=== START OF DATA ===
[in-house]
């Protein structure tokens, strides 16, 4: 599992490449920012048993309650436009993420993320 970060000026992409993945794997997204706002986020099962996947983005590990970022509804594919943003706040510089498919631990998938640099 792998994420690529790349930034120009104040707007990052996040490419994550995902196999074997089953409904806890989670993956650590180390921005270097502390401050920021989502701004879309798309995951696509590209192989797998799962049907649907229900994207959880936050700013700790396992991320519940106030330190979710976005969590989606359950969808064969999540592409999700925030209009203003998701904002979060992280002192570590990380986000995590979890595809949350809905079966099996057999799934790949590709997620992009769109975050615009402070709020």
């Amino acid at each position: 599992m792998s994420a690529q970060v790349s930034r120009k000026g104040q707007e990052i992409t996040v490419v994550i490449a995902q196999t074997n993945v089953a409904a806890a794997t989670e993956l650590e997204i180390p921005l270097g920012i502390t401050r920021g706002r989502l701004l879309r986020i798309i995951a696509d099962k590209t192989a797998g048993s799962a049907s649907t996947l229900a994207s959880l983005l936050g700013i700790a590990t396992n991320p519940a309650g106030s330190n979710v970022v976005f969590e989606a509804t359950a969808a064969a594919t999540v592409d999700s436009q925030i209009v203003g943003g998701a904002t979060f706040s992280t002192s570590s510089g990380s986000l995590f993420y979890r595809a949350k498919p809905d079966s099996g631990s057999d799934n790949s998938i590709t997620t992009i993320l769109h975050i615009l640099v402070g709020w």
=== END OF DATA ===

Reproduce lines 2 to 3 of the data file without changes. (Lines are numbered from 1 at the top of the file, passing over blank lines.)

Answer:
């Protein structure tokens, strides 16, 4: 599992490449920012048993309650436009993420993320 970060000026992409993945794997997204706002986020099962996947983005590990970022509804594919943003706040510089498919631990998938640099 792998994420690529790349930034120009104040707007990052996040490419994550995902196999074997089953409904806890989670993956650590180390921005270097502390401050920021989502701004879309798309995951696509590209192989797998799962049907649907229900994207959880936050700013700790396992991320519940106030330190979710976005969590989606359950969808064969999540592409999700925030209009203003998701904002979060992280002192570590990380986000995590979890595809949350809905079966099996057999799934790949590709997620992009769109975050615009402070709020």
């Amino acid at each position: 599992m792998s994420a690529q970060v790349s930034r120009k000026g104040q707007e990052i992409t996040v490419v994550i490449a995902q196999t074997n993945v089953a409904a806890a794997t989670e993956l650590e997204i180390p921005l270097g920012i502390t401050r920021g706002r989502l701004l879309r986020i798309i995951a696509d099962k590209t192989a797998g048993s799962a049907s649907t996947l229900a994207s959880l983005l936050g700013i700790a590990t396992n991320p519940a309650g106030s330190n979710v970022v976005f969590e989606a509804t359950a969808a064969a594919t999540v592409d999700s436009q925030i209009v203003g943003g998701a904002t979060f706040s992280t002192s570590s510089g990380s986000l995590f993420y979890r595809a949350k498919p809905d079966s099996g631990s057999d799934n790949s998938i590709t997620t992009i993320l769109h975050i615009l640099v402070g709020w």